|Judge James W. Benton Jr.|
African-American Graduates Recall Life at Law School After Integration
In his third year of law school James W. Benton Jr. '70 signed up to take Virginia Procedure despite warnings from his fellow black classmates that the professor was racist. Fellow classmate Elaine Jones, now head of the NAACP Legal and Educational Defense Fund, was taking the class as well. Both wanted to practice in Virginia. On the first day of class, the professor announced, “I see that there are women here,” explaining he had once failed a female student, but she had cried and convinced him to change the grade. Female students who came to class would pass, he said. “Elaine looked across the room at me and said, 'you're on your own,'” Benton said.
Such bittersweet memories figure strongly into the experiences of Benton and three other African-American alumni who recounted what life was like at the Law School shortly after desegregation at an event sponsored by the Black Law Students Association Feb. 24. They agreed the social scene was difficult, and they faced racist attitudes from many quarters, but their education allowed them to chart successful careers in Virginia and in other states.
“It was for me an experience that was very different than at Northwestern or Temple [where he got his bachelor's and master's degrees],” said Benton, now the only African-American judge on the Virginia Court of Appeals. “There were times at Northwestern I could almost forget I was a black student.” He only became a supporter of the Law School after his daughter decided to attend—against his wishes—and her good experience changed his mind. “As a result of her being a student here, I had a different look at the University.” He now donates yearly.
The panelists were teenagers or younger when the Supreme Court struck down school segregation with Brown v. Board of Education.
|Jerry Williams '73, right, and Robert Williams '69.|
“I thought it was the greatest thing ever,” said Jerry Williams ‘73, a partner in the Danville, Va. law firm of Williams, Luck & Williams. Because he was only 8 years old at the time, he assumed segregation would end immediately.
Isaac Hunt Jr. '62, a former dean at Akron Law School in Ohio and Antioch School of Law in Washington, was more skeptical when he heard the news while attending Fiske University as an undergraduate. “The climate from Richmond and deep-South states was, ‘hell will freeze over before we obey Brown,'” he said.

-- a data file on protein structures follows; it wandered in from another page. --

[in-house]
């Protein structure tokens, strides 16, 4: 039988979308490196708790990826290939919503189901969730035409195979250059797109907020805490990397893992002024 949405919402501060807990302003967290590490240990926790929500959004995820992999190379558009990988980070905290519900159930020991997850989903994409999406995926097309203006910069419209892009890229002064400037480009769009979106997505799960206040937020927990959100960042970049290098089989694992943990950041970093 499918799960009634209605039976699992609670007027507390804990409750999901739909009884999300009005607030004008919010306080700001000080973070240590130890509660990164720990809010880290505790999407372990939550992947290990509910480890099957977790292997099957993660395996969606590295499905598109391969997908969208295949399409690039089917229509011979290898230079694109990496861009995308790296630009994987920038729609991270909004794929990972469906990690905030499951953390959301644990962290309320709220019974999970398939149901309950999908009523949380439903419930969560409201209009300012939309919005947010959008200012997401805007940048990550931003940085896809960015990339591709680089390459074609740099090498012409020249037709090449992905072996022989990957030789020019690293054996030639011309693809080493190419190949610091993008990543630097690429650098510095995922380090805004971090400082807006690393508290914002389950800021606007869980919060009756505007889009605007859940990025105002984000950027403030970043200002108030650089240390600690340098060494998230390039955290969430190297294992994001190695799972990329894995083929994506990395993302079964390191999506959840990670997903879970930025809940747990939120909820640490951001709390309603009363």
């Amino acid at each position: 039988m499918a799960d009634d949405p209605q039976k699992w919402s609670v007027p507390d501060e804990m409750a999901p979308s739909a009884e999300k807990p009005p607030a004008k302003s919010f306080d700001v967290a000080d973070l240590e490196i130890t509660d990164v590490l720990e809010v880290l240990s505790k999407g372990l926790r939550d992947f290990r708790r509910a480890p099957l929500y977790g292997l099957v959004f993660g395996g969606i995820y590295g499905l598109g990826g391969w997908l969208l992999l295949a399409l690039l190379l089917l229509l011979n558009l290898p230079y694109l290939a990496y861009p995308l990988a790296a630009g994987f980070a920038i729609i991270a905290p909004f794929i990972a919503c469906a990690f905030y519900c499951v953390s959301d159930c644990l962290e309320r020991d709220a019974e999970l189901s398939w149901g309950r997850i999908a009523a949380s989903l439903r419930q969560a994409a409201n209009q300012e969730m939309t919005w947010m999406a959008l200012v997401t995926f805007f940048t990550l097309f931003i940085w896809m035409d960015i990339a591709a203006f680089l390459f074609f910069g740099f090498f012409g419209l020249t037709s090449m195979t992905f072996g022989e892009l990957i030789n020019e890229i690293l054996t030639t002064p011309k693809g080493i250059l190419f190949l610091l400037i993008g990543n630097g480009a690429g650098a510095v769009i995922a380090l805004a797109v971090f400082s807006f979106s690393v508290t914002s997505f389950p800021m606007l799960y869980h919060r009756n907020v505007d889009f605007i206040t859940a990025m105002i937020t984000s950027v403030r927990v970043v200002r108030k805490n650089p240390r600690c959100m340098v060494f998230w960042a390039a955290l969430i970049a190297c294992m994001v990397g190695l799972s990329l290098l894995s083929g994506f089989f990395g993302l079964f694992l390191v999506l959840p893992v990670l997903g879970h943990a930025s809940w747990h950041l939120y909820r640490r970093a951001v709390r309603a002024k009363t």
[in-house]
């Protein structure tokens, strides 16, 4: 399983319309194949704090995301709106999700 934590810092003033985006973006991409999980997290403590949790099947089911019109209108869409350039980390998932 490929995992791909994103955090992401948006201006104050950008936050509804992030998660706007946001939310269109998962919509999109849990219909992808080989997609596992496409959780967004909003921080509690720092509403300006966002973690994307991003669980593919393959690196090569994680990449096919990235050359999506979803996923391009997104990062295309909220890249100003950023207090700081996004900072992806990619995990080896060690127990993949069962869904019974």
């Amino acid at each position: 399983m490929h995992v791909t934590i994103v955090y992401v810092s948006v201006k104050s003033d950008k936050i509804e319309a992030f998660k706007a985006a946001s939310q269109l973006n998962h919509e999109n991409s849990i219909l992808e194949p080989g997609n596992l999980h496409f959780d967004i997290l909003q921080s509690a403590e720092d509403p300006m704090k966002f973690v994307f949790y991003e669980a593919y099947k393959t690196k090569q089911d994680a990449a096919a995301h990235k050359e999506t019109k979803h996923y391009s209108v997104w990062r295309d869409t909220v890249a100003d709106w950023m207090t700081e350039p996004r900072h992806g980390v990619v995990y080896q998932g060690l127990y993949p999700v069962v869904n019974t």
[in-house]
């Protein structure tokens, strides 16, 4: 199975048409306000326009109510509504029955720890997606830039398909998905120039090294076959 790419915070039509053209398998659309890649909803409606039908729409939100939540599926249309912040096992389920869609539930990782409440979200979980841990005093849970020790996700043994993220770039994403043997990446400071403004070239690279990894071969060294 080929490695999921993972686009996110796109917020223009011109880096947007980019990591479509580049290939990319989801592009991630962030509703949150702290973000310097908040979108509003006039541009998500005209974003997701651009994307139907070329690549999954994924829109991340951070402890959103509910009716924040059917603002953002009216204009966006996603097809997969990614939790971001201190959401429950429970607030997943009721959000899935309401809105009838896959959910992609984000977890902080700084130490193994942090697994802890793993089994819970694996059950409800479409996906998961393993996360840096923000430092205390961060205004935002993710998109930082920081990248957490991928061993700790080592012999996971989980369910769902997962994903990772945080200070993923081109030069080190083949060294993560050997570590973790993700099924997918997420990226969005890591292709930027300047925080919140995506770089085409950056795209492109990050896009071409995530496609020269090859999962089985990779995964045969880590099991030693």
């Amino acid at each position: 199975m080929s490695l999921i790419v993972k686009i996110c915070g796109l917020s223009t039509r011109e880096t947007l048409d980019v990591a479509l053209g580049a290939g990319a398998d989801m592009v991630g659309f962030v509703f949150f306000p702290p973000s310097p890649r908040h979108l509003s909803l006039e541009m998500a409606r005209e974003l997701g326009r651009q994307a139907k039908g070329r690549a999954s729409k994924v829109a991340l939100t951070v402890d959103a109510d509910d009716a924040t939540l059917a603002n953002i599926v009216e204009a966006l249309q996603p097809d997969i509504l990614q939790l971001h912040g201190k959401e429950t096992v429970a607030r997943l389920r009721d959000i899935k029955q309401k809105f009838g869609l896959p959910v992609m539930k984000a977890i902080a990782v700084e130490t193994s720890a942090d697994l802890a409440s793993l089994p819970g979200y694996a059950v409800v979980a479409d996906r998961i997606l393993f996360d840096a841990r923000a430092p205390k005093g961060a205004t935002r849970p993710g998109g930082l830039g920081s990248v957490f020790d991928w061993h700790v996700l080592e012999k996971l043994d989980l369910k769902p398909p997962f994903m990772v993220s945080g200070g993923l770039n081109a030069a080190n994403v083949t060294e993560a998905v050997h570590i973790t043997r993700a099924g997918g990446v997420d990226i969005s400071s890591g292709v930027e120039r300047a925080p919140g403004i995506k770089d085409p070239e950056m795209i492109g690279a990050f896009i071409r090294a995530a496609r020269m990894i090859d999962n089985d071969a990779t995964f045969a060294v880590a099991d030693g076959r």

Jerry Williams' brother, Robert Williams ‘69, a partner at Williams, Luck & Williams in Martinsville, Va., recalled that many black families he knew were torn apart by segregation because they had to send their children north to be educated. During the era, Thurgood Marshall would often visit his father, who was also a civil rights lawyer, but when he thinks of Brown he recalls “what hope it brought the masses of blacks in the South, only to have it dashed, especially in Virginia.”
“The most serious impact was the closing of public schools,” Benton added. He graduated late from his high school in Norfolk, in 1959, because Virginia closed its schools rather than desegregate. He thought he never wanted to return to the South again and moved to Philadelphia to attend Temple College. When looking at law schools, he hadn't considered applying to Virginia: “Nobody applied to the University of Virginia. It was not considered a place that was welcoming to us,” he said. But a professor recommended the school, and Virginia was a bargain at $250 per semester. Out of the 250 people in his class, only two were black and 13 women. The entire Law School student body only included five African-Americans. “Virginia was a strange experience for me coming from Philadelphia and Chicago,” he said. “It was not a particularly welcoming place.”
|Isaac Hunt Jr. '62.|
“We all received a superb legal education from here,” Hunt said. “There were other things about it that were interesting to say the least.”
He recalled going to parties at a friend's house that was rented from a law professor. After the professor found out, “he made it clear to my friend that my friend was breaking social ground and he didn't like it at all.”
Robert and Jerry Williams had a cousin who graduated from the medical school in 1958, so they were familiar with the area and knew the school would be socially difficult. Virginia's policy in the 1960s was to pay qualified black applicants to study at out-of-state colleges and universities, Robert Williams noted. After applying, he wasn't contacted by admissions officials until the summer before school started, when they requested an interview. It was only later that he found out that students with comparable LSAT scores and grades did not have to interview.
|Prof. Mildred Robinson, above, moderated the panel.|
“I came to the Law School because at that time the power brokers in Virginia were all Virginia graduates,” he said, including most judges. “They inculcated in you that this is the University.” Over time, “you realize you got a very good education.”
While Williams made friends with many white students, he pointed out that University undergraduates had a rougher time because of the atmosphere on main Grounds. Virginia had a coat-and-tie tradition, and many black undergraduates entered school with only enough dress clothes for Sundays. The University also recruited mainly from Virginia 's all-white private schools, while the Law School pulled students from outside the state that had broader views on race.